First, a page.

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What Are Intrusive Thoughts in Bipolar Disorder?

August 29, 2018 Natasha Tracy

Intrusive Thoughts Bipolar.jpg

Intrusive thoughts are something I deal with along with bipolar disorder, although I should say that intrusive thoughts are not, specifically, a known symptom of the disorder. That said, intrusive thoughts seem to be something many with bipolar disorder deal with. Here, I discuss what intrusive thoughts are and why people with bipolar disorder may experience intrusive thoughts.

What Are Intrusive Thoughts in Bipolar Disorder?

Intrusive thoughts are images or thoughts that you don't want that occur, often spontaneously, and cause distress. For me, they are often images or sometimes repeated audio of a conversation I've had.

See the below video for more on what intrusive thoughts in bipolar disorder are and what they're like.

Why Do People with Bipolar Get Intrusive Thoughts?

As I said, intrusive thoughts are not technically a bipolar disorder symptom but they are seen in many with bipolar disorder. One study found that almost 50 percent of people with bipolar disorder had intrusive thoughts of traumatic events.1

I think there are two keys to this: trauma and thought dysfunction in bipolar disorder.

Firstly is trauma. Some trauma therapists would tell you that every person experiences trauma and that trauma is defined not by the situation itself but, rather, by how one interprets trauma. This makes sense. I might find something traumatic that you may find innocuous, for example. And there is evidence that trauma experience levels (and posttraumatic stress disorder) are high in people with bipolar disorder.2

The second part is thought dysfunction in bipolar disorder. While bipolar disorder is called a "mood" (or "affective") disorder, it's certainly about disordered thoughts too. Thoughts such as suicidal ideation, self-blame and others are common in bipolar disorder. So if we understand that thoughts can be dysregulated in bipolar disorder, it stands to reason that intrusive thoughts may be one of the types of dysregulated thoughts that we may have. (In my experience, intrusive thoughts in bipolar disorder are not only linked to trauma, however.)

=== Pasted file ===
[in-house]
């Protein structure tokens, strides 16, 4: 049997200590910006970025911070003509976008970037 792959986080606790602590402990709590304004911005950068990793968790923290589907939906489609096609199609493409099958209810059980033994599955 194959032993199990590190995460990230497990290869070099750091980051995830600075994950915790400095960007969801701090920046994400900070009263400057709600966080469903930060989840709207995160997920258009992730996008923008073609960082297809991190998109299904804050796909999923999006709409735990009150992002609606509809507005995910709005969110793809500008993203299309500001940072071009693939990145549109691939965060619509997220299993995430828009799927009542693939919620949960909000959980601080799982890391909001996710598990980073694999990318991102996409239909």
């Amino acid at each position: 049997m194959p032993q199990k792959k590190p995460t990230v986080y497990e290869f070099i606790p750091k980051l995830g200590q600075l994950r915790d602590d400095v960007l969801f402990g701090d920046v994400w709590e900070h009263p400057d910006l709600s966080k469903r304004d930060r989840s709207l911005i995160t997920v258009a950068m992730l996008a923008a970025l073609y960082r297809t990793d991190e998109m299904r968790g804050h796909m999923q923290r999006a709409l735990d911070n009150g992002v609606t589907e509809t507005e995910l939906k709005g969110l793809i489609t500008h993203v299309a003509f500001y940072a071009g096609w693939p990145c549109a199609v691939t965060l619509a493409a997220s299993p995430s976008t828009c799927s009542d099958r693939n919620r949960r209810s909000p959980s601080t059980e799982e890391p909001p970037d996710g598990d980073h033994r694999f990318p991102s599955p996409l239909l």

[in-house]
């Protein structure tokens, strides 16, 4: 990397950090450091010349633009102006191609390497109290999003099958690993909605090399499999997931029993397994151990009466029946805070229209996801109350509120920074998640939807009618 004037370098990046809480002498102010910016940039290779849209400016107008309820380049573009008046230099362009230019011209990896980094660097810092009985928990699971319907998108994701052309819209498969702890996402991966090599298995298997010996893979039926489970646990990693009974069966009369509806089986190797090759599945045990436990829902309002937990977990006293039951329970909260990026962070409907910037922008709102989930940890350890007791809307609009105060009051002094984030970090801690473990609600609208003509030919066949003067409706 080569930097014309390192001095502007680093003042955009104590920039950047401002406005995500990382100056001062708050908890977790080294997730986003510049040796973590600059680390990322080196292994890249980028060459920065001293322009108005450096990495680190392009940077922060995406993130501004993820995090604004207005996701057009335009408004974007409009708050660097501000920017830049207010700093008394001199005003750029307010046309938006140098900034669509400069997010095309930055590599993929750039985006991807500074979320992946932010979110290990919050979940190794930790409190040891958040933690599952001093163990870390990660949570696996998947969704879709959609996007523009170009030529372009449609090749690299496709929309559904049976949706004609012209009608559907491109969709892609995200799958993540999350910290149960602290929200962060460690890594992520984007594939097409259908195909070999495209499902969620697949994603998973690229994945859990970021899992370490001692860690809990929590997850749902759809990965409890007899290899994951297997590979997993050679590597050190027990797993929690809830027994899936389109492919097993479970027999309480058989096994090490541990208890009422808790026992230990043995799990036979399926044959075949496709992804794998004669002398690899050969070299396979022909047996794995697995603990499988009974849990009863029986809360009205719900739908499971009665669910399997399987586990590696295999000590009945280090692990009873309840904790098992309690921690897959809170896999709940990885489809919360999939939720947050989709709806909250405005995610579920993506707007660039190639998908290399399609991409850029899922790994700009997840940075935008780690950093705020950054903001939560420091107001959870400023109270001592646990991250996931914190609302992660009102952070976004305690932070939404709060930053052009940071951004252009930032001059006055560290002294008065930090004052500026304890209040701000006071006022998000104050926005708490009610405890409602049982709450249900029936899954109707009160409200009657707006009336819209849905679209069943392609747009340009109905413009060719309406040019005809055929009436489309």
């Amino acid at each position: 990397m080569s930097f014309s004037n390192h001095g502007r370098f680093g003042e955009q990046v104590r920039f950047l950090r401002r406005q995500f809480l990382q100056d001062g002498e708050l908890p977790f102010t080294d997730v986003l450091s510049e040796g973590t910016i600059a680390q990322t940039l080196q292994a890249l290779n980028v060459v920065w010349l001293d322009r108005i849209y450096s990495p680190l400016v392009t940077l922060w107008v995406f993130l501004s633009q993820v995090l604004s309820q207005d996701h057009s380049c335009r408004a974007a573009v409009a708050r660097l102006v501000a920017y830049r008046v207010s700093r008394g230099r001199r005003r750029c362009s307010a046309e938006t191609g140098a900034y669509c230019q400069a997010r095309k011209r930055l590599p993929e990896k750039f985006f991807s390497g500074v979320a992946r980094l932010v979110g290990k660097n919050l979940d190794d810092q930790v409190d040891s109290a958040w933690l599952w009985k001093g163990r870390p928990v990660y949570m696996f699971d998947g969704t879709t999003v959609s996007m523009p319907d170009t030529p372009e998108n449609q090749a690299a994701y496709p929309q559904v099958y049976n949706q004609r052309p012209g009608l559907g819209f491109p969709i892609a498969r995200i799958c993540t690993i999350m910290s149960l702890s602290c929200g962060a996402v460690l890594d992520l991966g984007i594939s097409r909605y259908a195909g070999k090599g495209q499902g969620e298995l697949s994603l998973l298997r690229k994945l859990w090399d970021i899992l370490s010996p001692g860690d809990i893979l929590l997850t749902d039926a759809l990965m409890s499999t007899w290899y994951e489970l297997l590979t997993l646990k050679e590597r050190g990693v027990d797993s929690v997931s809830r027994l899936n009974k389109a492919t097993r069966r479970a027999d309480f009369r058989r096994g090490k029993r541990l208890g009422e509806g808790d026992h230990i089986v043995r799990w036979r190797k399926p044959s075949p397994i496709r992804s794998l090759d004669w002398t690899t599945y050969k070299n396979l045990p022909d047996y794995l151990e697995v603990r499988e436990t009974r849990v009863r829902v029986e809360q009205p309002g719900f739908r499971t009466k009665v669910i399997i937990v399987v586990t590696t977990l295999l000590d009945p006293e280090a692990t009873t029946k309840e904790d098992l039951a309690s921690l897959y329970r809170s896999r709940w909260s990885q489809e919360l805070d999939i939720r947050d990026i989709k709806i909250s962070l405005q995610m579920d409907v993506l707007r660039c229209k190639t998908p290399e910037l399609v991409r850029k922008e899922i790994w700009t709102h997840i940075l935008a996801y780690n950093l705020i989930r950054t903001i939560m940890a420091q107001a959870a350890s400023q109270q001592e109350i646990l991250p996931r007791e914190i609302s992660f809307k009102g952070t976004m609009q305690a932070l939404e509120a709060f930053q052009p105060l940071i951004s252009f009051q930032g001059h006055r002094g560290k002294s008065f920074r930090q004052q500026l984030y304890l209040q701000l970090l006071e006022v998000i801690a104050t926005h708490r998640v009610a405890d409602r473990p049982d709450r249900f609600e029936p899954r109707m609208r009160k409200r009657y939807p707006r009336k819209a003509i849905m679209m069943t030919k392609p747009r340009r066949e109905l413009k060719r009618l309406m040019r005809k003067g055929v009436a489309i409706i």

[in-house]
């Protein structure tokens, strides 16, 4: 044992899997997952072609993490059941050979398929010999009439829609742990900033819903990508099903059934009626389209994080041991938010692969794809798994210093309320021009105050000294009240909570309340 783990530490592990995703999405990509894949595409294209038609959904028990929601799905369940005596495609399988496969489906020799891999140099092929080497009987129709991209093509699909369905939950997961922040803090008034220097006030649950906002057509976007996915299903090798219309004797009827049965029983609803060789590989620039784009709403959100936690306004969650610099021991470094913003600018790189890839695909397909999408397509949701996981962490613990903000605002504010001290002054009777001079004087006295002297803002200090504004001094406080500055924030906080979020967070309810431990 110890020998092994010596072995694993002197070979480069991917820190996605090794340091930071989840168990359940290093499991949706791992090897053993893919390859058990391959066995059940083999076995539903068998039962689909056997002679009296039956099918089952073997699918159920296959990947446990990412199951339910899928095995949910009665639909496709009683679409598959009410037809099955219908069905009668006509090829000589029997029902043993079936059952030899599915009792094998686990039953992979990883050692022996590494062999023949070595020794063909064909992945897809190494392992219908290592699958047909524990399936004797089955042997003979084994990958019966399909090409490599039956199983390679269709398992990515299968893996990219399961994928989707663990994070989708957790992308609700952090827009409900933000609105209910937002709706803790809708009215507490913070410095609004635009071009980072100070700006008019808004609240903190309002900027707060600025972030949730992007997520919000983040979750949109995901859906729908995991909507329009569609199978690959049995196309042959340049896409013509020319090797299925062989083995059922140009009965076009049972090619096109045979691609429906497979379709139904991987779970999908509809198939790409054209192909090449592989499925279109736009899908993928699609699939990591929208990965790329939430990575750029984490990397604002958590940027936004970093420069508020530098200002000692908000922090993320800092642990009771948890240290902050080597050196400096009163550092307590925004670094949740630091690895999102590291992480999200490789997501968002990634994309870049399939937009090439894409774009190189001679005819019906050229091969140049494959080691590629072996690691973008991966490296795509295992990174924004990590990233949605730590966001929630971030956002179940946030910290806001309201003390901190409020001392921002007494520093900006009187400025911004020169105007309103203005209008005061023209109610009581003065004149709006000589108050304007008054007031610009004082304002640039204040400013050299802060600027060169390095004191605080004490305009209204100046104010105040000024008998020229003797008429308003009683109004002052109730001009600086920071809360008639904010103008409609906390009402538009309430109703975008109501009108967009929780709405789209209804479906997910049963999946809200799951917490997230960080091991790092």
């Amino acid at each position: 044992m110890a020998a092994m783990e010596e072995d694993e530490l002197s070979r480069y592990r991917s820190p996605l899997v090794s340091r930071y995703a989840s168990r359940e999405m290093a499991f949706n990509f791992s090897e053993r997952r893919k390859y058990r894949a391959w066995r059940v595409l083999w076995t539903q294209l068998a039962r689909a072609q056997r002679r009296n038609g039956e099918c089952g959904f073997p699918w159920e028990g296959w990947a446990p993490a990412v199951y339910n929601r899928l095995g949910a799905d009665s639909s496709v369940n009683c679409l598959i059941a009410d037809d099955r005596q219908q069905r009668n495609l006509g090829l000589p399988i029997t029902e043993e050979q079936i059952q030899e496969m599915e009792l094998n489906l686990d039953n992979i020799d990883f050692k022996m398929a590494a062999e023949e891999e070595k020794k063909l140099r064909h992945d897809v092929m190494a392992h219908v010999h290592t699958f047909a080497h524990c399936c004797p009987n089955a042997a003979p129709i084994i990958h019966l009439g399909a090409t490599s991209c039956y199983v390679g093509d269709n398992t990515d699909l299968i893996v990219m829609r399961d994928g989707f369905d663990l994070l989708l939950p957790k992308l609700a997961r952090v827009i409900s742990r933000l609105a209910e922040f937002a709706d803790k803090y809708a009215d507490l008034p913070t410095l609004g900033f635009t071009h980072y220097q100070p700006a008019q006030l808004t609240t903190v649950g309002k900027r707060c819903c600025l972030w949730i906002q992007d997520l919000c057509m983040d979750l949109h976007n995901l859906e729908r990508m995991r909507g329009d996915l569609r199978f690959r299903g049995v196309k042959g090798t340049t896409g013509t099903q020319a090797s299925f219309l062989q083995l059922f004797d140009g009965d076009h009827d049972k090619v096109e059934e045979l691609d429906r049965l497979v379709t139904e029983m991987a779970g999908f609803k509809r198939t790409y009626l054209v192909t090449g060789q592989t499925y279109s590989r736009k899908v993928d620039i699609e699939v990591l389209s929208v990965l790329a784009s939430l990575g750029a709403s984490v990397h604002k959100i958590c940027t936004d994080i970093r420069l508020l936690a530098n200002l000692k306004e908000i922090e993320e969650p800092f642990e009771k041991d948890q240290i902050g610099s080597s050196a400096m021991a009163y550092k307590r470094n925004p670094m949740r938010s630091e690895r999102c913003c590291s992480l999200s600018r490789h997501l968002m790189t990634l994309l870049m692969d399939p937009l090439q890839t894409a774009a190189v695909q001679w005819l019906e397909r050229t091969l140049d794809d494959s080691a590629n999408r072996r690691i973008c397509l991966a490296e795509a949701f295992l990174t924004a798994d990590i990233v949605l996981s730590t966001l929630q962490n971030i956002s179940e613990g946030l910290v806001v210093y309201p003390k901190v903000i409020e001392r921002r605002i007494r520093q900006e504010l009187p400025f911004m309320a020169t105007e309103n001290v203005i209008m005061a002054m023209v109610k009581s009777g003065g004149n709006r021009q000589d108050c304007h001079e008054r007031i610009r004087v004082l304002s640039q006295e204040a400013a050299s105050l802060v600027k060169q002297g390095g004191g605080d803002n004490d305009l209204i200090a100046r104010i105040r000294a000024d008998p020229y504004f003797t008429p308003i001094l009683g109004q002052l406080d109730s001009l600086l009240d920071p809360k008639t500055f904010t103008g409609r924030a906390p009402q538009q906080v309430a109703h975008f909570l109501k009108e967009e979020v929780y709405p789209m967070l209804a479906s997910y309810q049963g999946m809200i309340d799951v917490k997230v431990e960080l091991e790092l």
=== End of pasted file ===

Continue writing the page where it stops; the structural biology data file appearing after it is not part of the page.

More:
It's also known that those with bipolar disorder experience obsessive-compulsive disorder (OCD) more frequently than the general population3 and this, too, to help explain the prevalence of intrusive thoughts in bipolar disorder.

In other words, while intrusive thoughts aren't a proven symptom of bipolar disorder I believe it stands to reason that more of us with bipolar disorder have them than in the general population. It just comes down to how we think. We're different that way.

Dealing with Intrusive Thoughts in Bipolar Disorder

In the next post, I'll talk about how important it is to deal with intrusive thoughts and how to deal with intrusive thoughts in bipolar disorder.

Sources

  1. Tzemou E, Birchwood M, "A Prospective Study of Dysfunctional Thinking and the Regulation of Negative Intrusive Memories in Bipolar 1 Disorder: implications for Affect Regulation Theory". Psychological Medicine. May 2007.
  2. Rakofsky JJ et al,"Conceptualizing Treatment Nonadherence in Patients with Bipolar Disorder and PTSD". CNS Spectrums. Jan. 2011.
  3. Amerio A et al,"The Prevalence and Predictors of Comorbid Bipolar Disorder and Cbsessive-Compulsive Disorder: A Systematic Review and Meta-Analysis". Journal of Affective Disorders. Nov. 2015.

APA Reference
Tracy, N. (2018, August 29). What Are Intrusive Thoughts in Bipolar Disorder?, HealthyPlace. Retrieved on 2019, August 24 from https://www.healthyplace.com/blogs/breakingbipolar/2018/8/what-are-intrusive-thoughts-in-bipolar-disorder



Author: Natasha Tracy

Natasha Tracy is a renowned speaker, award-winning advocate and author of Lost Marbles: Insights into My Life with Depression & Bipolar.

Find Natasha Tracy on her blog, Bipolar BurbleTwitter, Instagram and Facebook.

Britt
says:
September, 23 2018 at 2:07 am
Hello, im just curious. Isnt seeing images or hearing things not there a symptom of some types ofbipolar? If so it considered an intrusive thought?

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